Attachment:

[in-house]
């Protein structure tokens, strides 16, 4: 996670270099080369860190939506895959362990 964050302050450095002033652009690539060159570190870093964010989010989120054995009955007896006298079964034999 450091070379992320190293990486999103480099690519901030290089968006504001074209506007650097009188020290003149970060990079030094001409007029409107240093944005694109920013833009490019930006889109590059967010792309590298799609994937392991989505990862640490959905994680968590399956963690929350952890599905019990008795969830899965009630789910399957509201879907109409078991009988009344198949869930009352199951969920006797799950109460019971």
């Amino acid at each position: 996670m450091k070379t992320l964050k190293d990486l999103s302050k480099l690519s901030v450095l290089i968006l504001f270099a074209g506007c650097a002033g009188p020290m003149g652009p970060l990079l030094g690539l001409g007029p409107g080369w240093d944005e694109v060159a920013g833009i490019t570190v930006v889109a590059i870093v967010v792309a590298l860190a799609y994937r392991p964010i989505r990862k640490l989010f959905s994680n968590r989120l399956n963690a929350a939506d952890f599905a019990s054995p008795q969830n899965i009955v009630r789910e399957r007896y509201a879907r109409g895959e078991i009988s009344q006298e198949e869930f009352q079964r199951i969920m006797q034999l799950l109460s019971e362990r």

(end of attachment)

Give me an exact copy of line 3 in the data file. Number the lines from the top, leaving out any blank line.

């Amino acid at each position: 996670m450091k070379t992320l964050k190293d990486l999103s302050k480099l690519s901030v450095l290089i968006l504001f270099a074209g506007c650097a002033g009188p020290m003149g652009p970060l990079l030094g690539l001409g007029p409107g080369w240093d944005e694109v060159a920013g833009i490019t570190v930006v889109a590059i870093v967010v792309a590298l860190a799609y994937r392991p964010i989505r990862k640490l989010f959905s994680n968590r989120l399956n963690a929350a939506d952890f599905a019990s054995p008795q969830n899965i009955v009630r789910e399957r007896y509201a879907r109409g895959e078991i009988s009344q006298e198949e869930f009352q079964r199951i969920m006797q034999l799950l109460s019971e362990r």